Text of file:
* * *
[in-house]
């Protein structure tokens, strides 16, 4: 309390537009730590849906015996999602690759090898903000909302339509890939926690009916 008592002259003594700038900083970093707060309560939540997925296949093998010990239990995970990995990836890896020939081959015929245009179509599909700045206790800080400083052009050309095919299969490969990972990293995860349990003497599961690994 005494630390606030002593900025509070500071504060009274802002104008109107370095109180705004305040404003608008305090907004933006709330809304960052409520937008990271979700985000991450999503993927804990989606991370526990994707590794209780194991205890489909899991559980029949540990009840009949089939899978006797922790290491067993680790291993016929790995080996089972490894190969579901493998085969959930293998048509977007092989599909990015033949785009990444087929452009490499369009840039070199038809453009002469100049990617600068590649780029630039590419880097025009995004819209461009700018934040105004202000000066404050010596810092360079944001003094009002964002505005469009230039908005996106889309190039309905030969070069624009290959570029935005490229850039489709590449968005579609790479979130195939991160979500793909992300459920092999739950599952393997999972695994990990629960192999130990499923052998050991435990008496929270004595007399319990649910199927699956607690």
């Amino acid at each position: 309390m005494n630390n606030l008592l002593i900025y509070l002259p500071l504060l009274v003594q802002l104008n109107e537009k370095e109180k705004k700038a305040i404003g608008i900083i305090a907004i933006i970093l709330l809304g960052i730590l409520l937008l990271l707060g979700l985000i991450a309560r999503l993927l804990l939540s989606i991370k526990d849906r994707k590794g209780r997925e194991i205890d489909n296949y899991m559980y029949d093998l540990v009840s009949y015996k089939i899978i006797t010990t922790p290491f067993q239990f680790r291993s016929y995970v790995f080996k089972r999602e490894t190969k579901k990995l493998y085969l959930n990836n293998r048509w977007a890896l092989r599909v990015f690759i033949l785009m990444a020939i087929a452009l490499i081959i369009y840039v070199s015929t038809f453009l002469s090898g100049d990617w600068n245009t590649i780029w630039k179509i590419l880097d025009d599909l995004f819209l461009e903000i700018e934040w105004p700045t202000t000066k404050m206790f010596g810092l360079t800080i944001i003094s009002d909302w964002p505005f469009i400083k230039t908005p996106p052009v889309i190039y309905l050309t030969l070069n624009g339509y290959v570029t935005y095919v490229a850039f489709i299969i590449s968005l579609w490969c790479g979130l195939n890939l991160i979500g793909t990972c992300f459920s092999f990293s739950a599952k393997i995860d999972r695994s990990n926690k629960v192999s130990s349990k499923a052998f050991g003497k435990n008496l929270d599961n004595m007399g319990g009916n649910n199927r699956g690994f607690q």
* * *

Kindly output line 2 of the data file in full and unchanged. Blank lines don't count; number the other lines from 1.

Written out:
């Protein structure tokens, strides 16, 4: 309390537009730590849906015996999602690759090898903000909302339509890939926690009916 008592002259003594700038900083970093707060309560939540997925296949093998010990239990995970990995990836890896020939081959015929245009179509599909700045206790800080400083052009050309095919299969490969990972990293995860349990003497599961690994 005494630390606030002593900025509070500071504060009274802002104008109107370095109180705004305040404003608008305090907004933006709330809304960052409520937008990271979700985000991450999503993927804990989606991370526990994707590794209780194991205890489909899991559980029949540990009840009949089939899978006797922790290491067993680790291993016929790995080996089972490894190969579901493998085969959930293998048509977007092989599909990015033949785009990444087929452009490499369009840039070199038809453009002469100049990617600068590649780029630039590419880097025009995004819209461009700018934040105004202000000066404050010596810092360079944001003094009002964002505005469009230039908005996106889309190039309905030969070069624009290959570029935005490229850039489709590449968005579609790479979130195939991160979500793909992300459920092999739950599952393997999972695994990990629960192999130990499923052998050991435990008496929270004595007399319990649910199927699956607690």